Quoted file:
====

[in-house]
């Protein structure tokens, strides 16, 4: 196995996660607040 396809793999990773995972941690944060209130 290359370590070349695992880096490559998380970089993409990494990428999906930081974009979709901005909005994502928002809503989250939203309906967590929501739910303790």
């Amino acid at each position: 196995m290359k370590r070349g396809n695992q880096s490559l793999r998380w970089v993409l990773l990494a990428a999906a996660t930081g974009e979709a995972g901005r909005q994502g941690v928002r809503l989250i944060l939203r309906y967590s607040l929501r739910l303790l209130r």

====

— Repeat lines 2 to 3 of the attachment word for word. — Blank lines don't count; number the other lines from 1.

């Protein structure tokens, strides 16, 4: 196995996660607040 396809793999990773995972941690944060209130 290359370590070349695992880096490559998380970089993409990494990428999906930081974009979709901005909005994502928002809503989250939203309906967590929501739910303790």
């Amino acid at each position: 196995m290359k370590r070349g396809n695992q880096s490559l793999r998380w970089v993409l990773l990494a990428a999906a996660t930081g974009e979709a995972g901005r909005q994502g941690v928002r809503l989250i944060l939203r309906y967590s607040l929501r739910l303790l209130r």